Fitness Not Fatness More Important to Health (cont.)
Getting active is only half of the equation. Diet -- as in healthy eating -- is just as important.
"The idea that maybe overweight individuals should focus on activity and not weight loss is probably not a bad idea for a number of people," Haskell says. "But the problem is, we can always eat a lot more calories than we can burn."
Changing to a healthy diet means cutting back on high-fat food and on starchy carbs. It means eating a balanced diet that includes protein, whole grains, vegetables, fruit, fiber, and, yes, some healthy fats. People who do this, and who get moderate exercise, can lose body fat and gain lean muscle.
"The studies suggest that if a 300-pound person drops 30 pounds, that person will have substantial reduction in several risk factors," the CDC's Gregg says. "And also that person will probably see an improvement in physical function and musculoskeletal problems and reduce his or her risk of osteoarthritis. And there would be a whole effect on health-related quality of life that is independent of these risk factors."
America Has an Eating Disorder
People with eating disorders have a distorted body image. They think they are fat even though they are dangerously thin. They are disgusted by fat. They exercise not for health, but to burn away calories. They weigh themselves not to check on their health, but to see how much weight they have lost. They starve themselves on crash diets until their brains rebel, forcing them to binge. The guilt makes them even harder on themselves.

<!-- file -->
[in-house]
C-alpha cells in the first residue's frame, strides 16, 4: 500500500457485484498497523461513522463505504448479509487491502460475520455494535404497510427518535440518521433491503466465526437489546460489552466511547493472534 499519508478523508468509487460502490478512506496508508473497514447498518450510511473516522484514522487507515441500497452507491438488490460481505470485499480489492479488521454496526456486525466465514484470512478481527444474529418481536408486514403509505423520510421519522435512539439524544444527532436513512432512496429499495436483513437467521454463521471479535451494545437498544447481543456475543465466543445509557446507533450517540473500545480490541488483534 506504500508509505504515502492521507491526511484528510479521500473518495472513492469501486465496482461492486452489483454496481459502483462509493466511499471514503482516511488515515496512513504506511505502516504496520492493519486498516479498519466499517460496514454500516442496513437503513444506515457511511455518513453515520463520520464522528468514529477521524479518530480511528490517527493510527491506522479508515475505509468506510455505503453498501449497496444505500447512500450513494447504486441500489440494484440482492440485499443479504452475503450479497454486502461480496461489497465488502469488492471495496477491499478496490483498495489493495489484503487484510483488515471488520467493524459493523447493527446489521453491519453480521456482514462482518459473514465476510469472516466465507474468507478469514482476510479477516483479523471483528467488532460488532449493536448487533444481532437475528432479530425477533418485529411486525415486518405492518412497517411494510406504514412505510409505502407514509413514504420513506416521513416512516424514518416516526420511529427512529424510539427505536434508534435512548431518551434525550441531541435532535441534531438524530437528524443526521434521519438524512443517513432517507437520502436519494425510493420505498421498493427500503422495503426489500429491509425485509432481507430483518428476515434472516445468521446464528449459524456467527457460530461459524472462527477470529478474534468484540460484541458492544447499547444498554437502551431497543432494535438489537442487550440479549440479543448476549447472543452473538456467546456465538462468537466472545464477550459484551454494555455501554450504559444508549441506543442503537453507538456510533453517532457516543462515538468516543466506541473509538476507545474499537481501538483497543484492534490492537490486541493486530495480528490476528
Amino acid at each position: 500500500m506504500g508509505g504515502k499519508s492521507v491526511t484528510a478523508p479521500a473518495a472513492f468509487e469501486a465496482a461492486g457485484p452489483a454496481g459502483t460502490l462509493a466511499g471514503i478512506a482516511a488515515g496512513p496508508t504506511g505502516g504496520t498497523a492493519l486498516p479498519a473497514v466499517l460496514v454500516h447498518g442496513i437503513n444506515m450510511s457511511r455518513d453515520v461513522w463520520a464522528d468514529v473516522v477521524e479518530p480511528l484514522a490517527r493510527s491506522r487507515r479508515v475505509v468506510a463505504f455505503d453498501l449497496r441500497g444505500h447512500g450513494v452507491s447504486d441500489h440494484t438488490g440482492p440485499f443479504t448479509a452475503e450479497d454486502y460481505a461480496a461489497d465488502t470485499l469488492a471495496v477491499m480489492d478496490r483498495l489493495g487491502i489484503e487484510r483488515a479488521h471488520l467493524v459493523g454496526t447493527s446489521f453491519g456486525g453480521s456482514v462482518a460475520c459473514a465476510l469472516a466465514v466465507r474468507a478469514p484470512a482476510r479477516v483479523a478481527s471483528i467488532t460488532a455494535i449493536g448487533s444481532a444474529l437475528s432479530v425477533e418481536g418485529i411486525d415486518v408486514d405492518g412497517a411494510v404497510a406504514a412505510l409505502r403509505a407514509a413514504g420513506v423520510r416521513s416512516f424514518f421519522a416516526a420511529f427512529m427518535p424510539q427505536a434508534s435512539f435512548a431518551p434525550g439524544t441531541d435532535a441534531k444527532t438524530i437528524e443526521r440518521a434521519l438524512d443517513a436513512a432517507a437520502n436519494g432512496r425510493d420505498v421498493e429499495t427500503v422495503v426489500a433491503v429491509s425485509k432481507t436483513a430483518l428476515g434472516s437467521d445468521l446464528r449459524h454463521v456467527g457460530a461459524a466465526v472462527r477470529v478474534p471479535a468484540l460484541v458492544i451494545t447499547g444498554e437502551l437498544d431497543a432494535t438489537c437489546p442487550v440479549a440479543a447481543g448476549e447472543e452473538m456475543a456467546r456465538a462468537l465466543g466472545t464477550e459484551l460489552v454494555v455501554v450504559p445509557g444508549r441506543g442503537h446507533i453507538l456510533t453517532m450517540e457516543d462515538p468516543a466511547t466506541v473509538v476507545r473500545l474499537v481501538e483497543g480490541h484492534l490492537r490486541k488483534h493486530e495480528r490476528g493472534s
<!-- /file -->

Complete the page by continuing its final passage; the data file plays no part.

Americans, Campos argues, have a collective eating disorder: We see normal people as fat. We are so disgusted by fat that the only perfectly acceptable prejudice is prejudice against people who are overweight or obese. We go on all kinds of crash diets, then feel guilty for binging on fast food. We are obsessed with weight, to the detriment of our health.
"The emaciated anorexic who looks in the mirror and says, 'I am fat' -- she is just working out the logical consequence of how we have demonized body fat in this culture," Campos says. "It is astonishing what is considered fat in this society."
According to Census data, the average American woman is about 5'4" tall and weighs a little more than 150 pounds. Her body-mass index or BMI -- a measure of weight adjusted for height -- is 26.3, which puts her in the "overweight" category. Yet she's leaner than half the population.
Campos criticizes those who argue that healthy body mass is between 18 and 21.9 BMI -- "for the average woman 5'4" tall, this is between 108 and 127 pounds," he says. "People flinch if you even say the word fat. It is seen as a poison. We see the elimination of fat as desirable. That is eating-disordered thinking. The difference between fashionable thinness and anorexia is whether you have been hospitalized or not."